Nor does the case of Korea, as is often claimed, alter the matter. For it was not the departure of the Americans in itself which led to the Korean War, but the accompanying statements of Mr. Acheson and General MacArthur that the Americans had no strategic interest in Korea. To suggest that the only way to avoid war is for American and Soviet troops to face one another is certainly not a doctrine which is put into practice. They face one another today only in a very small sector of Europe. Yet nobody really believes that this means that Europe is the safest place and that other parts of the world, where there are no American troops, are correspondingly more dangerous.

Nevertheless, I must freely admit that on the basis of the present relationship of Russia and the United States, there is little hope of much progress being made for the time being towards the full disengagement plan. Both sides appear to think that it would upset the balance of security to their disadvantage.

The Soviet leaders, in particular, have made it plain that they will not consider either the complete withdrawal of their own forces from Central and Eastern Europe or the reunification of Germany. Although the fact that the Soviet Union takes this view really makes nonsense of the idea that the West would be at a disadvantage if the disengagement plan were to be agreed upon, and although to propose such a plan would still, in my opinion, be worth while—partly as a long-term objective and partly because of the impact on public opinion—nevertheless at this stage it is no doubt necessary to accept a more limited objective. This means in effect dropping from the plan what the Russians will not at present accept, together with what consequently becomes irrelevant—the complete withdrawal of foreign forces and the reunification of Germany on the one hand, the security pact and the neutralized area on the other.

This leaves the possibility of a modified plan, which involves a reduction in foreign forces and a pilot disarmament plan in the area—the second of the five points outlined above. Such a plan, to have any value, must, of course, be accompanied by the establishment of international controls. But it would then be a definite advance, a step towards a wider disarmament pact. Judging by the proceedings of the Disarmament Subcommittee, it does not seem very likely that the Soviet Union will agree to really effective controls on her own territory. She might, however, agree to controls in Poland, Czechoslovakia and even Hungary. Furthermore, there is reason to believe that Poland at least would warmly welcome a development of this kind. Apart from the advantages in the way of a pilot scheme for disarmament, it would also reduce tension generally and, to some extent, encourage a greater degree of liberalization within the satellite states. For these reasons it seems to me well worth while trying to agree on a limited pact of this kind. And, if so, then there are surely good reasons why the West should gain credit by proposing it themselves. It seems to me regrettable that they did not do so in answer to the Rapacki Plan.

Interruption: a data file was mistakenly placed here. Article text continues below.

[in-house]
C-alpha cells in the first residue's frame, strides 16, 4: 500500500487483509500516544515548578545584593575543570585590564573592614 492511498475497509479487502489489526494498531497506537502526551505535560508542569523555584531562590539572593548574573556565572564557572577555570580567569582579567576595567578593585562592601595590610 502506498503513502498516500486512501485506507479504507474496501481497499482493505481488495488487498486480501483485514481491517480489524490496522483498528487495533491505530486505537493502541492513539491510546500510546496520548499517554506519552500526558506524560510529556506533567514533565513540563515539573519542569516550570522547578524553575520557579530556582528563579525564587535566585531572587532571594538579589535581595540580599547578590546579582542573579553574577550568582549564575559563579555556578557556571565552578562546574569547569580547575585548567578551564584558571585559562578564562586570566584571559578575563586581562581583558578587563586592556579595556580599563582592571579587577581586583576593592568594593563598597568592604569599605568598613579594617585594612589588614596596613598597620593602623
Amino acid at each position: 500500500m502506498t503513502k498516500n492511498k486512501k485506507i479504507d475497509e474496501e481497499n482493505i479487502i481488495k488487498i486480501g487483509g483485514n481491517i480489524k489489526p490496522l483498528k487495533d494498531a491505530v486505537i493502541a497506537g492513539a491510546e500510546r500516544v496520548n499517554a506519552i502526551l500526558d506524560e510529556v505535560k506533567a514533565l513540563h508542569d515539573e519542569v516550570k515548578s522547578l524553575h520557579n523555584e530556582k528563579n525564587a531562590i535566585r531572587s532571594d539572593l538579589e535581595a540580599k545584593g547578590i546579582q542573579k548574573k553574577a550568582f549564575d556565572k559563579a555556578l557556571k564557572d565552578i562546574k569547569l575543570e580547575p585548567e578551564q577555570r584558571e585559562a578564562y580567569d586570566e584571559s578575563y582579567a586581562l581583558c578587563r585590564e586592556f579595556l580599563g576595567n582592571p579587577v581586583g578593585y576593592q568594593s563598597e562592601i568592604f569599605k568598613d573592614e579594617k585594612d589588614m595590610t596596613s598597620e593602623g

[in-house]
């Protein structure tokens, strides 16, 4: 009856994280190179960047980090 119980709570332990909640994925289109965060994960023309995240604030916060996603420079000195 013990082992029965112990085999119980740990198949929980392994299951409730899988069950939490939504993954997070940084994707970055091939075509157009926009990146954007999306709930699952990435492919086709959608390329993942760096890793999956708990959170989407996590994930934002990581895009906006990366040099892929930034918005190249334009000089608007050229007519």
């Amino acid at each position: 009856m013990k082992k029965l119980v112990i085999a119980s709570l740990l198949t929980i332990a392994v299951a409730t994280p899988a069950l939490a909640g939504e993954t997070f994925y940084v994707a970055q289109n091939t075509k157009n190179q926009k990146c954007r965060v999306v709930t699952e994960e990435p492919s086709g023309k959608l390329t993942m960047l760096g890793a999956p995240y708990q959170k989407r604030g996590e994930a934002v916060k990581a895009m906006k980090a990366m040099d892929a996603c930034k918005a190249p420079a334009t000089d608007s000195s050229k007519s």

It is, indeed, hard to see what objections there can be to such a change. None of those levelled at the more ambitious plan applies. Germany does not leave NATO; foreign forces are reduced but not wholly withdrawn (the foreign forces of the West in Germany are in any case being reduced); there is no "reëntry" problem. Neither NATO nor for that matter the Russians need fear that the balance of security is being changed to their disadvantage. The only criticisms I have heard are that it discriminates against Germany because she alone of the Western Powers becomes subject to controlled disarmament and that, for some reason, it is supposed to freeze the status quo.

The first argument makes one despair. If those countries which happen for geographical and historical reasons to be in a danger zone are going to complain that they are treated unfairly when it is suggested that special controls should be set up to reduce the dangers in which they live, how can we hope to get peace? Moreover, the Paris Treaties themselves discriminate against Germany.

The second argument, though more respectable, is equally unconvincing, especially when it is put forward by those who are themselves resisting any proposal to change the status quo. In fact, there is no reason whatever why this limited form of disengagement should prevent a political settlement, unless, of course, it is suggested—which is sheer lunacy—that uncontrolled military force is to be used to bring such a settlement about.

One can only hope that, despite the rejection of the Rapacki Plan, the West will be prepared to reconsider its attitude on this if and when the summit conference takes place. Perhaps the statesmen concerned may be induced to do so, if not from any real conviction, then at least because the events of recent months should have revealed to them how very much more effective Western diplomacy is when it puts forward positive, reasonable proposals instead of just turning down offers from Moscow. If the NATO meeting at Copenhagen was successful, if the allies are rather less disunited, if there is a general feeling that the West has at last scored a few points in the cold war, it is only because for once in a way it is the Russians who have been saying "No" to our proposals, rather than we who are saying "No" to theirs. Although point-scoring should never be regarded as the main object, nor affect the type of proposals put forward, a certain amount of it can be expected as a by-product of the kind of Western initiative for which some of us have long been pressing.

[i] Cf. "The Illusion of Disengagement," Foreign Affairs, April 1958.

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  • HUGH GAITSKELL, P.C., M.P., Leader of the British Labor Party; Chancellor of the Exchequer, 1950-51; formerly Minister of Fuel and Power and Minister for Economic Affairs